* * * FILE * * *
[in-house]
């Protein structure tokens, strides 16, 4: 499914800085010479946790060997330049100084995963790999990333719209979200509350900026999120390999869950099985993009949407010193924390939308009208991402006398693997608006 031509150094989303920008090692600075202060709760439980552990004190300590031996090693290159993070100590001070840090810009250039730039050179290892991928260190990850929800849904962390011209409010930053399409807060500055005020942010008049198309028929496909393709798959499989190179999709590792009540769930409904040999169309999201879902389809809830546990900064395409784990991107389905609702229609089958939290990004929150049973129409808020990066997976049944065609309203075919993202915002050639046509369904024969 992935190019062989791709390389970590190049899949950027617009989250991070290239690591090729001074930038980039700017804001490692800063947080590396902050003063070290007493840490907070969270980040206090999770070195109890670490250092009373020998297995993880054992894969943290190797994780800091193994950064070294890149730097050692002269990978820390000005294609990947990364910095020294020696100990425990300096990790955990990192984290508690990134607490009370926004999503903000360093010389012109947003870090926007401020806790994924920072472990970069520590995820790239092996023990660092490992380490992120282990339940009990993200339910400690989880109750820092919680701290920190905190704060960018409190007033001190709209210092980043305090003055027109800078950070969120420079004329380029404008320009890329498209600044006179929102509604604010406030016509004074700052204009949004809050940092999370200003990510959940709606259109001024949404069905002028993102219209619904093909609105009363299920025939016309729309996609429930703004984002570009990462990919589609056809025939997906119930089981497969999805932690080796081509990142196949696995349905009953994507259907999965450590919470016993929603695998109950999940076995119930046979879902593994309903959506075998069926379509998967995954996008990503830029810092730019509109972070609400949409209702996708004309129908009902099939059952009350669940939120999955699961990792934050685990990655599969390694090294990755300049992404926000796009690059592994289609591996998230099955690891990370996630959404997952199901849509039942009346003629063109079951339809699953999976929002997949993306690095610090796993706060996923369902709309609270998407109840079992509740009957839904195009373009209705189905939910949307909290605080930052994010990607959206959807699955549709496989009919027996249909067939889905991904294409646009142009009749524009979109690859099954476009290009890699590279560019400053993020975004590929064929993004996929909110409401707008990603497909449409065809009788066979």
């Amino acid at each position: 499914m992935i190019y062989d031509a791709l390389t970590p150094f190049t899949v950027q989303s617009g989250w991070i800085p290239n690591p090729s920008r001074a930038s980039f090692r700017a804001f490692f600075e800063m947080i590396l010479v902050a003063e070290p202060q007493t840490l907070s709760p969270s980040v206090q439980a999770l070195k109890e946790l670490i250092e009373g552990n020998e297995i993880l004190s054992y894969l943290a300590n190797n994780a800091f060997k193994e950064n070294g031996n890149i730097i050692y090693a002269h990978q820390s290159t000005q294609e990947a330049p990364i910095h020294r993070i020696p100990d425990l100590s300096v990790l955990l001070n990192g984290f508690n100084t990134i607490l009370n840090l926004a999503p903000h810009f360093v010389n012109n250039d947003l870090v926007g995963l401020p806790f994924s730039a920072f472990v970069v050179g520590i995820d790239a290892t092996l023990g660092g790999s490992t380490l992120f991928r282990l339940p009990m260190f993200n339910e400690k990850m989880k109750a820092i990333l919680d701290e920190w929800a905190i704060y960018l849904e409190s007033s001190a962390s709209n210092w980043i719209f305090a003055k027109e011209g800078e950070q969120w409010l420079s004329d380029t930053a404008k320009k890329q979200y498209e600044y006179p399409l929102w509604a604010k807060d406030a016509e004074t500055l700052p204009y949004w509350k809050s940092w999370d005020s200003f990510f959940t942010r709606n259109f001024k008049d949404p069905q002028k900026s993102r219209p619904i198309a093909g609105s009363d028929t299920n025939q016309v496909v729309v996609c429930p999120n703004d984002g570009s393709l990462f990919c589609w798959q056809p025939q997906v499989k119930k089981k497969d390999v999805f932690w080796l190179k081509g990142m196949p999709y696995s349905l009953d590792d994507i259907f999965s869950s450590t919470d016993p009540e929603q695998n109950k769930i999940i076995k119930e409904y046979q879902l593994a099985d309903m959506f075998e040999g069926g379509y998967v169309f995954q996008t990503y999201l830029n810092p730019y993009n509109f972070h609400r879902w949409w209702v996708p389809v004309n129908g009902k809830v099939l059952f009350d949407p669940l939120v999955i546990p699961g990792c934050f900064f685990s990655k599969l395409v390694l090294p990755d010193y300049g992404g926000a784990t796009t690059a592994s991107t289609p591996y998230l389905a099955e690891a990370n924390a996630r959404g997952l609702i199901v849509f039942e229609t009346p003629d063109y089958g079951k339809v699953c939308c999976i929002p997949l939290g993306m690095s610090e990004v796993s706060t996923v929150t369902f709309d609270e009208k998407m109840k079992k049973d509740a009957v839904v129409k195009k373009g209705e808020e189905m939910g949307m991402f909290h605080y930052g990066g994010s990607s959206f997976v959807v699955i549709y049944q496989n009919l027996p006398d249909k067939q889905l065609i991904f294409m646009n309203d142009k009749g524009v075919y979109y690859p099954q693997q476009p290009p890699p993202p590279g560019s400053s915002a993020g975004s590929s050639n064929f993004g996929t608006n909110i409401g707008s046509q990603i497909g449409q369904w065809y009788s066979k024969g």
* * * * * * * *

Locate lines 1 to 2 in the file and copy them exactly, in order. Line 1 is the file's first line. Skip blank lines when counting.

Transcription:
[in-house]
């Protein structure tokens, strides 16, 4: 499914800085010479946790060997330049100084995963790999990333719209979200509350900026999120390999869950099985993009949407010193924390939308009208991402006398693997608006 031509150094989303920008090692600075202060709760439980552990004190300590031996090693290159993070100590001070840090810009250039730039050179290892991928260190990850929800849904962390011209409010930053399409807060500055005020942010008049198309028929496909393709798959499989190179999709590792009540769930409904040999169309999201879902389809809830546990900064395409784990991107389905609702229609089958939290990004929150049973129409808020990066997976049944065609309203075919993202915002050639046509369904024969 992935190019062989791709390389970590190049899949950027617009989250991070290239690591090729001074930038980039700017804001490692800063947080590396902050003063070290007493840490907070969270980040206090999770070195109890670490250092009373020998297995993880054992894969943290190797994780800091193994950064070294890149730097050692002269990978820390000005294609990947990364910095020294020696100990425990300096990790955990990192984290508690990134607490009370926004999503903000360093010389012109947003870090926007401020806790994924920072472990970069520590995820790239092996023990660092490992380490992120282990339940009990993200339910400690989880109750820092919680701290920190905190704060960018409190007033001190709209210092980043305090003055027109800078950070969120420079004329380029404008320009890329498209600044006179929102509604604010406030016509004074700052204009949004809050940092999370200003990510959940709606259109001024949404069905002028993102219209619904093909609105009363299920025939016309729309996609429930703004984002570009990462990919589609056809025939997906119930089981497969999805932690080796081509990142196949696995349905009953994507259907999965450590919470016993929603695998109950999940076995119930046979879902593994309903959506075998069926379509998967995954996008990503830029810092730019509109972070609400949409209702996708004309129908009902099939059952009350669940939120999955699961990792934050685990990655599969390694090294990755300049992404926000796009690059592994289609591996998230099955690891990370996630959404997952199901849509039942009346003629063109079951339809699953999976929002997949993306690095610090796993706060996923369902709309609270998407109840079992509740009957839904195009373009209705189905939910949307909290605080930052994010990607959206959807699955549709496989009919027996249909067939889905991904294409646009142009009749524009979109690859099954476009290009890699590279560019400053993020975004590929064929993004996929909110409401707008990603497909449409065809009788066979």